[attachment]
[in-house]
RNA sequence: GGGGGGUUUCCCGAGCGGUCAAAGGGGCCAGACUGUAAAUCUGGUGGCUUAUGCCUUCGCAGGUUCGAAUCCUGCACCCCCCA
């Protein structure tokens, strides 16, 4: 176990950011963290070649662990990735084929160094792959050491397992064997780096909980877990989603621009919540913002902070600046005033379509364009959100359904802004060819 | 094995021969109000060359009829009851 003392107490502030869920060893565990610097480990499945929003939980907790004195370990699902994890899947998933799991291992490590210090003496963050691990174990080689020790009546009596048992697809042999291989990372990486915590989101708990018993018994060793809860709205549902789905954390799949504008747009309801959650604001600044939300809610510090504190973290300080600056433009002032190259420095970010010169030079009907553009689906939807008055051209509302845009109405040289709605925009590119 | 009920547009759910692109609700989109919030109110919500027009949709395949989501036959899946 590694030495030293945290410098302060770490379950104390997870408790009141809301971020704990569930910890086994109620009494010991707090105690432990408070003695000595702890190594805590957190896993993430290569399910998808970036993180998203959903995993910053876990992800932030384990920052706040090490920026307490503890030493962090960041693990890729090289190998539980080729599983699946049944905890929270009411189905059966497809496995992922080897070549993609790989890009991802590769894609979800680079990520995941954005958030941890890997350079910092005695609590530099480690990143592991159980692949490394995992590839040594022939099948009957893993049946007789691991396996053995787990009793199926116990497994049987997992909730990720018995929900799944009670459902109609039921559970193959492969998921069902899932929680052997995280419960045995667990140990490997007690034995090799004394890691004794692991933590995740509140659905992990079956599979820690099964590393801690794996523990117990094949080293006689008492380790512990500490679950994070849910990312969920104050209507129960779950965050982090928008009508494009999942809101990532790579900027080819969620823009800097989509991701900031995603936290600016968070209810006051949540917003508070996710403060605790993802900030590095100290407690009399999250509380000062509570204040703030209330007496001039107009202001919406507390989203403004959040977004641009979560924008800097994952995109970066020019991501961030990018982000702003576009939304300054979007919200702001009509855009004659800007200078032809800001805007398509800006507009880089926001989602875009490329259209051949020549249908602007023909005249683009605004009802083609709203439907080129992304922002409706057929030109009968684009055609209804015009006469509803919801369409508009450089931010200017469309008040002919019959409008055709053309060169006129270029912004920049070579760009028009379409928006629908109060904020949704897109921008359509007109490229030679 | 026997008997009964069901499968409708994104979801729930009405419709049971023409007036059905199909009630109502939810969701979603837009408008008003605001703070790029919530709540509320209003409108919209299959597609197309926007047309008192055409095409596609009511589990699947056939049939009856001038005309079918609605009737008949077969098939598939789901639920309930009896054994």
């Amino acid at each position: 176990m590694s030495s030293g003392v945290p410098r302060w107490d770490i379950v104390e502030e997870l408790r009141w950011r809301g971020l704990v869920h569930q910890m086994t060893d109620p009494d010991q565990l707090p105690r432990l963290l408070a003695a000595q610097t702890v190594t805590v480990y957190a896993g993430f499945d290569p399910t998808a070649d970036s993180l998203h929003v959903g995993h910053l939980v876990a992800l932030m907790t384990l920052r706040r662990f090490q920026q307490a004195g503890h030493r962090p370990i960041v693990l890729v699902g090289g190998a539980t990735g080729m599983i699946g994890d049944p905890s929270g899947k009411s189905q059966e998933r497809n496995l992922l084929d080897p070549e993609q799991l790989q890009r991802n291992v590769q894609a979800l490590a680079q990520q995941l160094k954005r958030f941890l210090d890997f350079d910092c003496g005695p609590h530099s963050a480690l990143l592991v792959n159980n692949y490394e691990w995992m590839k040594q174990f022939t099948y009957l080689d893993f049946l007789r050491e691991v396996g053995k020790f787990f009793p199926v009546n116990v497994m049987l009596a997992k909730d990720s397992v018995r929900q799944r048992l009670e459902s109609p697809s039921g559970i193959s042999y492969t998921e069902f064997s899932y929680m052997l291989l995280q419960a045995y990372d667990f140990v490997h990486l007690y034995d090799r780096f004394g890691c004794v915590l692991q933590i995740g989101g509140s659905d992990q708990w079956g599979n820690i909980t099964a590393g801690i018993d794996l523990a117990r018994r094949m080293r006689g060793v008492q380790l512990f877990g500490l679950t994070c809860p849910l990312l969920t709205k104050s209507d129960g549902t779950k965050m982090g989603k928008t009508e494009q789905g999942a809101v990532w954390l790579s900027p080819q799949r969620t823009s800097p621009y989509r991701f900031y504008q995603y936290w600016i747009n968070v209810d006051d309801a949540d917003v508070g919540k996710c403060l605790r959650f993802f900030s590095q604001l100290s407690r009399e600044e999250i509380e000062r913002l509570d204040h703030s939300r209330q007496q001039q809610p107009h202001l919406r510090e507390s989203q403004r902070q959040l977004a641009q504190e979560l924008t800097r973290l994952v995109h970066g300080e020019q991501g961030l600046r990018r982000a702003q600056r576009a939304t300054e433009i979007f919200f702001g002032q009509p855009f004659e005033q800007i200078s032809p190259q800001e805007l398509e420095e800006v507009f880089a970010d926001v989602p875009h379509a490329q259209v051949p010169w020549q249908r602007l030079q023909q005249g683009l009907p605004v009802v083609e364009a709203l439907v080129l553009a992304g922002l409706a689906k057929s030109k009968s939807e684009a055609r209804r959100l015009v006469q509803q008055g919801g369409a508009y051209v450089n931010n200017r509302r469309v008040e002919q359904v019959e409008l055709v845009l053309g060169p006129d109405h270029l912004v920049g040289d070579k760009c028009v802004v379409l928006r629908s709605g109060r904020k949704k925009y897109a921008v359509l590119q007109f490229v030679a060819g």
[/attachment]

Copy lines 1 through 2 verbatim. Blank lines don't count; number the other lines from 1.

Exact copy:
[in-house]
RNA sequence: GGGGGGUUUCCCGAGCGGUCAAAGGGGCCAGACUGUAAAUCUGGUGGCUUAUGCCUUCGCAGGUUCGAAUCCUGCACCCCCCA